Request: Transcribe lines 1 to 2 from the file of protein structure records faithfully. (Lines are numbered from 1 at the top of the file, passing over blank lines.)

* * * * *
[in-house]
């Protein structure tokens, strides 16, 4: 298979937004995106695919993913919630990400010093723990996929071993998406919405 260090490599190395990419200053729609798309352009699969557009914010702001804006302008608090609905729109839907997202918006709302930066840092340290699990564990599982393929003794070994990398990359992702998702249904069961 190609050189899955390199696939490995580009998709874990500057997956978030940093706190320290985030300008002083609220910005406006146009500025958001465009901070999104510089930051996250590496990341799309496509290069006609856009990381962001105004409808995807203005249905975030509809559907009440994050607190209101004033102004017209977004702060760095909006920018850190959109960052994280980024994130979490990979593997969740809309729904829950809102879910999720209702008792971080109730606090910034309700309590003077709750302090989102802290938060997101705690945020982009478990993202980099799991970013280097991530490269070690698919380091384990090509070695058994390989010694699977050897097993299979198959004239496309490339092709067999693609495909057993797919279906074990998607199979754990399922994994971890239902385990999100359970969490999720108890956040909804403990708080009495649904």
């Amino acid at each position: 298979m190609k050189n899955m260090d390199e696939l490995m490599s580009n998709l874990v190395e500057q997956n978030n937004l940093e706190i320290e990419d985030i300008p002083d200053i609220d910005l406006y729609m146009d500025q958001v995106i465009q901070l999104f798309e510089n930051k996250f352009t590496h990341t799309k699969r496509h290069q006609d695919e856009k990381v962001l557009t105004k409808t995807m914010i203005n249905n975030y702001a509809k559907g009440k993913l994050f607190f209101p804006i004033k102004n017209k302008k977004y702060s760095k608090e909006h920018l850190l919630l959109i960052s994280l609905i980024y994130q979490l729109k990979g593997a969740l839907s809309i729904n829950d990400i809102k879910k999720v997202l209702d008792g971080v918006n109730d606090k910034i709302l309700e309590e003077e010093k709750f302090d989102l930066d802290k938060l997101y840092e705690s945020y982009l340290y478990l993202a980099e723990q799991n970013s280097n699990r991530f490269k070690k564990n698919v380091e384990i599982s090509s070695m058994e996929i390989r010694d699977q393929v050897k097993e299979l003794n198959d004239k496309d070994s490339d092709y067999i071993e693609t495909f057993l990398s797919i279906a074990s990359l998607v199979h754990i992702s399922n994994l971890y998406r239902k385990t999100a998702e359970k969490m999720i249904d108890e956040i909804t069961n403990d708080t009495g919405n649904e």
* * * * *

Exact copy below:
[in-house]
């Protein structure tokens, strides 16, 4: 298979937004995106695919993913919630990400010093723990996929071993998406919405 260090490599190395990419200053729609798309352009699969557009914010702001804006302008608090609905729109839907997202918006709302930066840092340290699990564990599982393929003794070994990398990359992702998702249904069961 190609050189899955390199696939490995580009998709874990500057997956978030940093706190320290985030300008002083609220910005406006146009500025958001465009901070999104510089930051996250590496990341799309496509290069006609856009990381962001105004409808995807203005249905975030509809559907009440994050607190209101004033102004017209977004702060760095909006920018850190959109960052994280980024994130979490990979593997969740809309729904829950809102879910999720209702008792971080109730606090910034309700309590003077709750302090989102802290938060997101705690945020982009478990993202980099799991970013280097991530490269070690698919380091384990090509070695058994390989010694699977050897097993299979198959004239496309490339092709067999693609495909057993797919279906074990998607199979754990399922994994971890239902385990999100359970969490999720108890956040909804403990708080009495649904």